Six Sigma: Benefits and Negative Discussion

Topics: Six Sigma, Process capability, Process management Pages: 5 (1421 words) Published: February 12, 2014
Six Sigma is a set of techniques and tools for process improvement. It was developed by Motorola in 1986, coinciding with the Japanese asset price bubble which is reflected in its terminology. Six Sigma became famous when Jack Welch made it central to his successful business strategy at General Electric in 1995. Today, it is used in many industrial sectors.

Six Sigma seeks to improve the quality of process outputs by identifying and removing the causes of defects (errors) and minimizing variability in manufacturing and business processes. It uses a set of quality management methods, including statistical methods, and creates a special infrastructure of people within the organization ("Champions", "Black Belts", "Green Belts", "Yellow Belts", etc.) who are experts in the methods. Each Six Sigma project carried out within an organization follows a defined sequence of steps and has quantified value targets, for example: reduce process cycle time, reduce pollution, reduce costs, increase customer satisfaction, and increase profits. These are also core to principles of Total Quality Management (TQM) as described by Peter Drucker and Tom Peters (particularly in his book "The Pursuit of Excellence" in which he refers the Motorola six sigma principles).

The term Six Sigma originated from terminology associated with manufacturing, specifically terms associated with statistical modeling of manufacturing processes. The maturity of a manufacturing process can be described by a sigma rating indicating its yield or the percentage of defect-free products it creates. A six sigma process is one in which 99.99966% of the products manufactured are statistically expected to be free of defects (3.4 defective parts/million), although, as discussed below, this defect level corresponds to only a 4.5 sigma level. Motorola set a goal of "six sigma" for all of its manufacturing operations, and this goal became a by-word for the management and engineering practices used to achieve it. Six Sigma doctrine asserts that:

Continuous efforts to achieve stable and predictable process results (i.e., reduce process variation) are of vital importance to business success. Manufacturing and business processes have characteristics that can be measured, analyzed, controlled and improved. Achieving sustained quality improvement requires commitment from the entire organization, particularly from top-level management.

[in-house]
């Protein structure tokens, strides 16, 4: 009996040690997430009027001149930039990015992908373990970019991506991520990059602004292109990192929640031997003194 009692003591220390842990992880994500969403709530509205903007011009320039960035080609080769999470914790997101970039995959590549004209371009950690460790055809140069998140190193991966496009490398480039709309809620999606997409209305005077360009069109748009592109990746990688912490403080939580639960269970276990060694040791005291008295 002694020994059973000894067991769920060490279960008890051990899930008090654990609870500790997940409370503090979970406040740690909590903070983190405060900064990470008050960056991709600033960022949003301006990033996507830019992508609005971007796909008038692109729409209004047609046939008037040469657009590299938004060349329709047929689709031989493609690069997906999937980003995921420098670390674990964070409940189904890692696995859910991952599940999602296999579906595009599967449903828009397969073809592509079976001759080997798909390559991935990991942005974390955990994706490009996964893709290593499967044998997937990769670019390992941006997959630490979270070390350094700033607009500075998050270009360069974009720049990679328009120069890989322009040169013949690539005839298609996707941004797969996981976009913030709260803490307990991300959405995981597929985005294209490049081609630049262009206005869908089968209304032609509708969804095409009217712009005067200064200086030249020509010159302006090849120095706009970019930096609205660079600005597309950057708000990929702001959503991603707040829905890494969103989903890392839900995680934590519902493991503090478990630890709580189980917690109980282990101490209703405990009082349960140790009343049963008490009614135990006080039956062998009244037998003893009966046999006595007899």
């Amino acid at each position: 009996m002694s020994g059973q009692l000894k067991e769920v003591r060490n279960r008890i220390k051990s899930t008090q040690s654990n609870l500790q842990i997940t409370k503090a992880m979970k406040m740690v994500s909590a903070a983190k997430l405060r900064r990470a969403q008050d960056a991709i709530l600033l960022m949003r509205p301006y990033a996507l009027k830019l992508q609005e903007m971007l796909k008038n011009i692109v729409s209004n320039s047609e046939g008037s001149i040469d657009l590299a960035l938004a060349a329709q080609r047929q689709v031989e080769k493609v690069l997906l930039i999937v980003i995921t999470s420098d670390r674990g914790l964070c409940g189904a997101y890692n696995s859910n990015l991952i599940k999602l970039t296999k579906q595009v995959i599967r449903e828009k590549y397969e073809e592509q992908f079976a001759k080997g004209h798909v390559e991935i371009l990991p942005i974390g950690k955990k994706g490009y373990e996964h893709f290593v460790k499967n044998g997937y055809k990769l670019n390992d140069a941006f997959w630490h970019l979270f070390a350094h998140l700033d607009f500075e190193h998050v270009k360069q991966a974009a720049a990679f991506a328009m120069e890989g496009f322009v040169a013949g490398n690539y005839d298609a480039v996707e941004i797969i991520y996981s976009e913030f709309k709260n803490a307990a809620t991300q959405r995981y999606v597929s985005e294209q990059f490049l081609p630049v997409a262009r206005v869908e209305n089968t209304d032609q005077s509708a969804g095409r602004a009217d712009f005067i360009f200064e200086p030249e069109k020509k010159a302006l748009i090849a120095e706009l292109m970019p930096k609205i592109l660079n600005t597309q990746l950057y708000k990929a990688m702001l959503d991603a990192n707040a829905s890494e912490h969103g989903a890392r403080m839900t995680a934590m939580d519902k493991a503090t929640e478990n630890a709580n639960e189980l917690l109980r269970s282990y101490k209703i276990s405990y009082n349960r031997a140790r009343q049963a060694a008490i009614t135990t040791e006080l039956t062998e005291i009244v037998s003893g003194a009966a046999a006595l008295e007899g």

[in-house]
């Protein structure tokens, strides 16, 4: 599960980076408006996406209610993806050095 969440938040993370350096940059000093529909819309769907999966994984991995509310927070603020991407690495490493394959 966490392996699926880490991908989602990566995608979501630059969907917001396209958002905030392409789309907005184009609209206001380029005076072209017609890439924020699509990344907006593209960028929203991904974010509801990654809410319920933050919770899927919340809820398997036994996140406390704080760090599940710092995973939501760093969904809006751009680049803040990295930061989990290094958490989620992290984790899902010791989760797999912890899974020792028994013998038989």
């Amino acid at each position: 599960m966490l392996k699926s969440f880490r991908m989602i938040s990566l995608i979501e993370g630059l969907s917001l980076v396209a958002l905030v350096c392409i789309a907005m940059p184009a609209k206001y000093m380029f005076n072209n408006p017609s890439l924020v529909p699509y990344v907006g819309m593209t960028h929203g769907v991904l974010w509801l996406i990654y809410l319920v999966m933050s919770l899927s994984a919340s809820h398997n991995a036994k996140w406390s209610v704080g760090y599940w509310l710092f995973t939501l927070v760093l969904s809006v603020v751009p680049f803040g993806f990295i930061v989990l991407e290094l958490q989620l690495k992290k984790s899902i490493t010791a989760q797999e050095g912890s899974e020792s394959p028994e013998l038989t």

Features that set Six Sigma apart from previous quality improvement initiatives include: A clear focus on achieving measurable and quantifiable financial returns from any Six Sigma project. An increased emphasis on strong and passionate management leadership and support. A clear commitment to making decisions on the basis of verifiable data and statistical methods, rather than assumptions and guesswork.

The term "six sigma" comes from statistics and is used in statistical quality control, which evaluates process capability. Originally, it referred to the ability of manufacturing processes to produce a very high proportion of output within specification. Processes that operate with "six sigma quality" over the short term are assumed to produce long-term defect levels below 3.4 defects per million opportunities (DPMO).[5][6] Six Sigma's implicit goal is to improve all processes, but not to the 3.4 DPMO level necessarily. Organizations need to determine an appropriate sigma level for each of their most important processes and strive to achieve these. As a result of this goal, it is incumbent on management of the organisation to prioritize areas of improvement.

"Six Sigma" was registered June 11, 1991 as U.S. Service Mark 74,026,418. In 2005 Motorola attributed over US$17 billion in savings to Six Sigma. Other early adopters of Six Sigma who achieved well-publicized success include Honeywell (previously known as AlliedSignal) and General Electric, where Jack Welch introduced the method. By the late 1990s, about two-thirds of the Fortune 500...
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